Larry Brown, state lawmaker from Kernersville, dies

Larry Brown, a Republican state lawmaker from Kernersville, died of a heart attack this morning in Pinehurst. He was 69.

 John Wolfe, town attorney for Kernersville, said he learned of Brown’s death through a phone call from the lawmaker’s sister.

Brown served as mayor of Kernersville before winning a seat in the NC House representing a district in eastern Forsyth County in 2004. He was loved by many for his dedication to Kernersville. In recent years, he drew condemnation for comments considered derogatory towards gays, but treated political opponents and reporters on the campaign trail with civility and respect.  

Brown’s legislative district was eliminated during a redistricting process controlled by his own party last year. Brown ran for reelection in the new district, but lost his primary to Forsyth County Commissioner Debra Conrad. 

Wolfe said that although Brown had experienced some health challenges in recent years, his death came as a shock. He had seemed to be doing well when the two had dinner about three weeks ago. 

Wolfe’s relationship with Brown goes back to 1976, when Brown first joined the Kernersville Board of Alderman. Wolfe said bringing the Triad Industrial Park to the town should be considered one of Brown’s greatest accomplishments. 

“That has been good for Kernersville, with FedEx coming in,” Wolfe said. “That’s been a big coup for Kernersville. We worked on it many years.” 

The two men traveled to Taiwan together to promote a Sister City’s program, and Wolfe said Brown was committed to international cooperation.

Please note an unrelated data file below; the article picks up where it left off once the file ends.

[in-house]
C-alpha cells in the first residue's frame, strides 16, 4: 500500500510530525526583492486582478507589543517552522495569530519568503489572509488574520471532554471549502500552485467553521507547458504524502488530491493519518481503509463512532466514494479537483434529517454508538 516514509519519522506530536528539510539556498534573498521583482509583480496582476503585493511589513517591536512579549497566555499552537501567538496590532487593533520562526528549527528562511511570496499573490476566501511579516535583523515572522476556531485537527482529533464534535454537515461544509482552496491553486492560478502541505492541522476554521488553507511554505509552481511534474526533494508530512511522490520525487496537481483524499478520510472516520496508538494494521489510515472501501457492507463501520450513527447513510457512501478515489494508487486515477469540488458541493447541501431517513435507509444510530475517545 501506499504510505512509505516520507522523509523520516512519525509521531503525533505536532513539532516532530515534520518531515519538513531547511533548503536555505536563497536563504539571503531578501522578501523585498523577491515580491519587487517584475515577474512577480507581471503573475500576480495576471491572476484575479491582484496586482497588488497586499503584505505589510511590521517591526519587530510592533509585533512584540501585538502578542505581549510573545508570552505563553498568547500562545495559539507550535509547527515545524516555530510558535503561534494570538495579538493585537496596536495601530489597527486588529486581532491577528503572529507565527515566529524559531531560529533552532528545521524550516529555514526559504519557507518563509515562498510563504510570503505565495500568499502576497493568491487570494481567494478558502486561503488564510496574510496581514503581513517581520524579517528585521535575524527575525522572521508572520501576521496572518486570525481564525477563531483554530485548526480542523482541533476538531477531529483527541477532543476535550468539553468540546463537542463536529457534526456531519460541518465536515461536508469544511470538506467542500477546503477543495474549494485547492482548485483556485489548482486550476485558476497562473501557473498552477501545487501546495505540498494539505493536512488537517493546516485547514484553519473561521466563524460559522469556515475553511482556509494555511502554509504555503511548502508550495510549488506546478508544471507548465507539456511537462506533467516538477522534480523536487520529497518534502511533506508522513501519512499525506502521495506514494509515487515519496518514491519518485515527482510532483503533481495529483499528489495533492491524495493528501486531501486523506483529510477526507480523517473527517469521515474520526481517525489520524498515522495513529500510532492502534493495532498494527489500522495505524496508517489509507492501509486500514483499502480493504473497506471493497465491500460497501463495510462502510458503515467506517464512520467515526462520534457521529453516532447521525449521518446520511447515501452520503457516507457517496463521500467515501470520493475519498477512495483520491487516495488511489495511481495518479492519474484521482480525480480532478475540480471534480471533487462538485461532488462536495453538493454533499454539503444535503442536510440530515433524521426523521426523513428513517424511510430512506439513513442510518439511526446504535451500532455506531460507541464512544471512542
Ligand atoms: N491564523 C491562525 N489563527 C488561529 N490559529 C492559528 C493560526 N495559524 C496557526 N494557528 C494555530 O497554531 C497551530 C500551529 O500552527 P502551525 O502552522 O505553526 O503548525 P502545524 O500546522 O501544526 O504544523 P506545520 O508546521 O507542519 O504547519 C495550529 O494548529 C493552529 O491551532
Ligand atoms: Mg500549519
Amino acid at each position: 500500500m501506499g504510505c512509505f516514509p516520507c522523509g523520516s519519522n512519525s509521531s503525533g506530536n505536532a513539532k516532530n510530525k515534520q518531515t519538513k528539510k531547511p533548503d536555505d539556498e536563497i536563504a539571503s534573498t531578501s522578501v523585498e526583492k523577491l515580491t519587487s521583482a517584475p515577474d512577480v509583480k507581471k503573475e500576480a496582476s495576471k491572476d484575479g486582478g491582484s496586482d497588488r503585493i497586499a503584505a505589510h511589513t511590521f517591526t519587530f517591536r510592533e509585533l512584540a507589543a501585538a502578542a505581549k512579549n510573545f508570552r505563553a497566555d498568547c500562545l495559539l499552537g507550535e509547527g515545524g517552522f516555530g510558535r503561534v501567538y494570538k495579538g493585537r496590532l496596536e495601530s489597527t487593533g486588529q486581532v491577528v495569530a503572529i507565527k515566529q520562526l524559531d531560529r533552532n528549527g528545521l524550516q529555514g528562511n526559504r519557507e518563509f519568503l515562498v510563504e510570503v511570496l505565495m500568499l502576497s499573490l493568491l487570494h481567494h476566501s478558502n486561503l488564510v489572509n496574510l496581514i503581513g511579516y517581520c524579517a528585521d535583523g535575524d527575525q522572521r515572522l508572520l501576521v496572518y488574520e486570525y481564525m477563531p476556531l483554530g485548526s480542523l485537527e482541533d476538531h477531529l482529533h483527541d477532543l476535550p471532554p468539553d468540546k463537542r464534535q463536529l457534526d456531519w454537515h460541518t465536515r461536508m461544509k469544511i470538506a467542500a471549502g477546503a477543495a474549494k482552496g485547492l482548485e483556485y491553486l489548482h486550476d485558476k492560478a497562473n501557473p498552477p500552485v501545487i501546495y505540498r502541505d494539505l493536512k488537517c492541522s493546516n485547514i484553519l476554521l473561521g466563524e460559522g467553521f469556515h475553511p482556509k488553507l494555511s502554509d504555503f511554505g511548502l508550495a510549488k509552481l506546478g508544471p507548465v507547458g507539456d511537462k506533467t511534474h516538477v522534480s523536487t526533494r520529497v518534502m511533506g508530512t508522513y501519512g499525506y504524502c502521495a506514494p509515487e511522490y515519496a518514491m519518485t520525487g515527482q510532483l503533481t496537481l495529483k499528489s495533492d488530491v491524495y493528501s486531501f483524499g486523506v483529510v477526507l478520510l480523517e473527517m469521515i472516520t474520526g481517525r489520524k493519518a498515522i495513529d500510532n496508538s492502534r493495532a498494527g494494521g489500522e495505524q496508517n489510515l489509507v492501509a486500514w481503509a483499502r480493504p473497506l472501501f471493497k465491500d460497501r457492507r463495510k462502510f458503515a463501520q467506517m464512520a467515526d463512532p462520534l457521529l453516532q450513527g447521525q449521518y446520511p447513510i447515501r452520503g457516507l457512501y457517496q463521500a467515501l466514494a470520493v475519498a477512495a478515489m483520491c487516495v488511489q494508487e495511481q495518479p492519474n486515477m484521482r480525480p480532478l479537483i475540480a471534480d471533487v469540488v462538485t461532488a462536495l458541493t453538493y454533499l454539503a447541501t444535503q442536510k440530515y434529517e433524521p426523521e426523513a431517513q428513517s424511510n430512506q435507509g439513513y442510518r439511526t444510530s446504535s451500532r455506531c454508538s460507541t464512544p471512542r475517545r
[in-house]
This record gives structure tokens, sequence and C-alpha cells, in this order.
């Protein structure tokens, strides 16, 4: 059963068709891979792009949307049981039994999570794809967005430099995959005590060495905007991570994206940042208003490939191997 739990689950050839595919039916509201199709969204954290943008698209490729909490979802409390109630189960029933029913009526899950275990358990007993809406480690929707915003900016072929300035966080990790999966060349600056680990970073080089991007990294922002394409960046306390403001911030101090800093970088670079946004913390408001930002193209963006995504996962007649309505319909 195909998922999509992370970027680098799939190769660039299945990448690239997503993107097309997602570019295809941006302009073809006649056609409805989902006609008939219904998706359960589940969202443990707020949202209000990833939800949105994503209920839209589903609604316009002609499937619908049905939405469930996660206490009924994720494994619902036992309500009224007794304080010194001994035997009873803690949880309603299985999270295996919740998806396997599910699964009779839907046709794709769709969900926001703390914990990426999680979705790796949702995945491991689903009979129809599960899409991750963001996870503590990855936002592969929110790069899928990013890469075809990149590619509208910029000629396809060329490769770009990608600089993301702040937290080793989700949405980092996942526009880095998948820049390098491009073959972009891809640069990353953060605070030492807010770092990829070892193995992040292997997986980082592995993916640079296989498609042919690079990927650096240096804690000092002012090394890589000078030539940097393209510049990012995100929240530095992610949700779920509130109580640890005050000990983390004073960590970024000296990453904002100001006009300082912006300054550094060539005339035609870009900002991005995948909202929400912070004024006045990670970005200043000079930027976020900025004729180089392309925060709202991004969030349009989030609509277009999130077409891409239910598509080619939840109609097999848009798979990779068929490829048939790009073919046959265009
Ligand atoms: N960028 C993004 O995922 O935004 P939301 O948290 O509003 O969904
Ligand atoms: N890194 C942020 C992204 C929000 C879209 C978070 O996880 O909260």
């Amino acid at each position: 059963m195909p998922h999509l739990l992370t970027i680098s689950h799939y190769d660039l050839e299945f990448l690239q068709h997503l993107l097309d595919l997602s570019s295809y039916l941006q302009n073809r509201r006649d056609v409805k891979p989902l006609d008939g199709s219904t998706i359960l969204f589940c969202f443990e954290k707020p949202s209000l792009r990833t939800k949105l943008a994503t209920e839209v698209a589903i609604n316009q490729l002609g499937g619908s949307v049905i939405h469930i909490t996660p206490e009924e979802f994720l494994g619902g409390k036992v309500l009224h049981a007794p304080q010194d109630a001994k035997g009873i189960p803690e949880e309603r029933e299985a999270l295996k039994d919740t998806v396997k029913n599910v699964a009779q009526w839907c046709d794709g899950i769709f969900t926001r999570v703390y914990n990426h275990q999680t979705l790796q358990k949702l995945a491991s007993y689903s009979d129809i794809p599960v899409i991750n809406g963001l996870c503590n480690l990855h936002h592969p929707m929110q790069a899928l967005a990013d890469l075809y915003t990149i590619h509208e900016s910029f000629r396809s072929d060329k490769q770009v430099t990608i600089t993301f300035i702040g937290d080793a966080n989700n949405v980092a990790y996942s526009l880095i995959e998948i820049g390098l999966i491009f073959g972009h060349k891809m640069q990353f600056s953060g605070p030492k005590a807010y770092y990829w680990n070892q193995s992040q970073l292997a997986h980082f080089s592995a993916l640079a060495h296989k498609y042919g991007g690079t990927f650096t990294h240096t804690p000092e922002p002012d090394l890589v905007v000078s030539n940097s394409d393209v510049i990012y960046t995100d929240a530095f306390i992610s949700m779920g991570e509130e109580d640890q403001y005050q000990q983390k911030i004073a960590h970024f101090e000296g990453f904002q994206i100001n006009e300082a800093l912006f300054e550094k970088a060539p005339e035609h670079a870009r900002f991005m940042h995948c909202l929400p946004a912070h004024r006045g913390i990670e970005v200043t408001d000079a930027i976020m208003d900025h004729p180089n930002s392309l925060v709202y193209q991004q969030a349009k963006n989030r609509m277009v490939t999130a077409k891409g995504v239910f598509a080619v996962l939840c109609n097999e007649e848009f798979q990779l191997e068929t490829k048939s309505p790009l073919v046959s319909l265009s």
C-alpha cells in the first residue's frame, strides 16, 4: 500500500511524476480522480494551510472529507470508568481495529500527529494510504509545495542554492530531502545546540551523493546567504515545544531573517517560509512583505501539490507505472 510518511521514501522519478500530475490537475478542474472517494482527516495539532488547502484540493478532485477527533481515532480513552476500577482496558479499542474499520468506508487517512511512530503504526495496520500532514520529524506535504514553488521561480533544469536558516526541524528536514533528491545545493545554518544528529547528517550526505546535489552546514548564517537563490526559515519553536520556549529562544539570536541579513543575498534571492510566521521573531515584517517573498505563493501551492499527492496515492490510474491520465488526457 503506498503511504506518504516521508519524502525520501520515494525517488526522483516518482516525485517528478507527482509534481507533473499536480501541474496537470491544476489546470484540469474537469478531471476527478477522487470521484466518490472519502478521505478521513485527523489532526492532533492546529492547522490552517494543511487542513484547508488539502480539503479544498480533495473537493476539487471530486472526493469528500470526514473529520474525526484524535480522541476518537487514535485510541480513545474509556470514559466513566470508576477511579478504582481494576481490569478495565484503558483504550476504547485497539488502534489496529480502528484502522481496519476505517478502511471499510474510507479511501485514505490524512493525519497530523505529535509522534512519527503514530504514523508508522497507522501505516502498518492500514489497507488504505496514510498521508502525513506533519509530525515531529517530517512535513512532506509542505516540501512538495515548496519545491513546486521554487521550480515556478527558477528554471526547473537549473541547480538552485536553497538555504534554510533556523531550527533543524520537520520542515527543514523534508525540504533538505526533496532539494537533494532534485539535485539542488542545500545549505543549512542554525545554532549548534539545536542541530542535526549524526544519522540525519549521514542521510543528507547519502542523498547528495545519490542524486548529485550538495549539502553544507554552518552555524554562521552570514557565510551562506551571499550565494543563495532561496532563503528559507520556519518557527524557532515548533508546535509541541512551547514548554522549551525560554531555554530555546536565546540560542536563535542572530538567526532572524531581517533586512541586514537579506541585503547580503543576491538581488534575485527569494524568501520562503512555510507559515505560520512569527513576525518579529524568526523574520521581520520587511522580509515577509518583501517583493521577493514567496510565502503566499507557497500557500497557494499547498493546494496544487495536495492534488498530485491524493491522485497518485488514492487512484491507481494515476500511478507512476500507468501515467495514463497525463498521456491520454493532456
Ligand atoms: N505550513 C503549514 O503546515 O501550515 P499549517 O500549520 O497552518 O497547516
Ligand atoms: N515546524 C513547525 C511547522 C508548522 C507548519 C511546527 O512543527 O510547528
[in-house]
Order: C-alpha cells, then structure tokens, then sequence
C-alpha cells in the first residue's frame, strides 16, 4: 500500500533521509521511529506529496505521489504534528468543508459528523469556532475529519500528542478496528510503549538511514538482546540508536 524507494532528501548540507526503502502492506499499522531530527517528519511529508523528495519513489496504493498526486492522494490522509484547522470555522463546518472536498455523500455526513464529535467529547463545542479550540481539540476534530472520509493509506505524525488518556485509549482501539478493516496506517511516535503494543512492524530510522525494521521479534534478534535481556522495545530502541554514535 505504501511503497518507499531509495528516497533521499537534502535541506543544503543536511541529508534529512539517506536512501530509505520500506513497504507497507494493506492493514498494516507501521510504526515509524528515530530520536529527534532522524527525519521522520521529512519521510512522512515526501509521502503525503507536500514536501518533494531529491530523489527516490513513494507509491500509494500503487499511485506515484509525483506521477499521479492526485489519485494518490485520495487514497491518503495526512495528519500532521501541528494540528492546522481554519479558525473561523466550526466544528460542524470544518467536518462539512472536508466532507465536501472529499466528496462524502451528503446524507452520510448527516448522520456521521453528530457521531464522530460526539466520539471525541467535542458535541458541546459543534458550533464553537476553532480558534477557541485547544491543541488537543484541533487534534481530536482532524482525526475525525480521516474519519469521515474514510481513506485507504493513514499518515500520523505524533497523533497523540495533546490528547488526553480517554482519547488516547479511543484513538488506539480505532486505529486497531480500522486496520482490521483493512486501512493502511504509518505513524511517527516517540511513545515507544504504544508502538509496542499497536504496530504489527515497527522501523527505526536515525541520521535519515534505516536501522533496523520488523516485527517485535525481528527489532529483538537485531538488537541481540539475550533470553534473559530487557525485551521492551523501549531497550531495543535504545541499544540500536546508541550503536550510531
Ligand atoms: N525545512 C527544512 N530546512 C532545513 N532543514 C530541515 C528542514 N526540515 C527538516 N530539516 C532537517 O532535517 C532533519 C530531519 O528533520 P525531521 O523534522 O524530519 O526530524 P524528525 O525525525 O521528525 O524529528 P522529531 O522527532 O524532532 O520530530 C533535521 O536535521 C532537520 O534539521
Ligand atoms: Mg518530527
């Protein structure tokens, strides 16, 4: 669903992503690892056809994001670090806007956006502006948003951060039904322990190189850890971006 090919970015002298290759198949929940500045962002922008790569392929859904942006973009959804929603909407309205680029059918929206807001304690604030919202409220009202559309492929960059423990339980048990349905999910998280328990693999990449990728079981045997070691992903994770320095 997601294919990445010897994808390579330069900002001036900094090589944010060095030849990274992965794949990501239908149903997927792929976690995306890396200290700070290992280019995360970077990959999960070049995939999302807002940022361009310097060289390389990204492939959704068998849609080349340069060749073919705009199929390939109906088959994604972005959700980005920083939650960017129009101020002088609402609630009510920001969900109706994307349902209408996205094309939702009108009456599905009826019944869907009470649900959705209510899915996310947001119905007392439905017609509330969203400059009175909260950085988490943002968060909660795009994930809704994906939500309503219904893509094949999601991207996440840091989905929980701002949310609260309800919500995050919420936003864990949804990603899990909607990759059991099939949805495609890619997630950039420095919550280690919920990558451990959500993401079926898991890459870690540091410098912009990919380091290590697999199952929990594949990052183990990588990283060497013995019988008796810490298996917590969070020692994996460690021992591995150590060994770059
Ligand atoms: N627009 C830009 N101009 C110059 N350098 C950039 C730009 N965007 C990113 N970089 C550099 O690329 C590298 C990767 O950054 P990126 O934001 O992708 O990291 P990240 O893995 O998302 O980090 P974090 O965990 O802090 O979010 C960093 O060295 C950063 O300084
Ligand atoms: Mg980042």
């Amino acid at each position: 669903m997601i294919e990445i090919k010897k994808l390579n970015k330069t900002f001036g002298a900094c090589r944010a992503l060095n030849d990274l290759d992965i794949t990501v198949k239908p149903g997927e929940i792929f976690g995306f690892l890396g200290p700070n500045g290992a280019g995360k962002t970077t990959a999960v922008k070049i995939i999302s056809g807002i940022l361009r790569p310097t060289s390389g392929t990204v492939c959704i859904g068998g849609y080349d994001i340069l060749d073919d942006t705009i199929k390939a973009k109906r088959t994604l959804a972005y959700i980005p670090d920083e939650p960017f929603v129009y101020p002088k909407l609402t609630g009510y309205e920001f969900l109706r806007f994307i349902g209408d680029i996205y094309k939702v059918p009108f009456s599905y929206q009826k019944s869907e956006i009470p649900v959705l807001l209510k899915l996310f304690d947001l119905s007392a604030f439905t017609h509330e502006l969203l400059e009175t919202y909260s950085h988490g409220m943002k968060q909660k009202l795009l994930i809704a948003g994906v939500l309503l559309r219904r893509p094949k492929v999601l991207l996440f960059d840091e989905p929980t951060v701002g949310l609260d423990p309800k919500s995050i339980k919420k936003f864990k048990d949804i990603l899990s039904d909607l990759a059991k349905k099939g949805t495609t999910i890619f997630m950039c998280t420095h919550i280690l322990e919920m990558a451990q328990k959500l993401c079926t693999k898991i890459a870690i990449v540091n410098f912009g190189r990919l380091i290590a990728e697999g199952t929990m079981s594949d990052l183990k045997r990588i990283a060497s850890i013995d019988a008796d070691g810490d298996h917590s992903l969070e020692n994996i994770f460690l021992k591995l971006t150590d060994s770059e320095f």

“He saw the need for worldwide, not only peace but relationships among folks,” Wolfe said, “and he realized the importance of having folks get to know each other.” 

Wolfe and Brown had a good working relationship as counselor and mayor. 

“He and I shared the same political philosophy however we differed on a lot of things,” Wolfe said. “He and I would have our times of fighting with each other so to speak, but we respected each other.” 

When Brown believed in something, he was totally committed to it. 

“Back in the mid-seventies,” Wolfe recalled, “when Kernersville’s water supply was contaminated by a company called Destructo — it wasn’t the company’s fault, someone broke in and let loose contaminated chemicals — we had a lot of discussions about, what’s Kernersville going to do? Are we going to ask Winston-Salem for emergency assistance? [Brown] said he didn’t believe the water was contaminated. He drank from a big jug from the lake. I have to laugh, but he really believed in what he was doing.”

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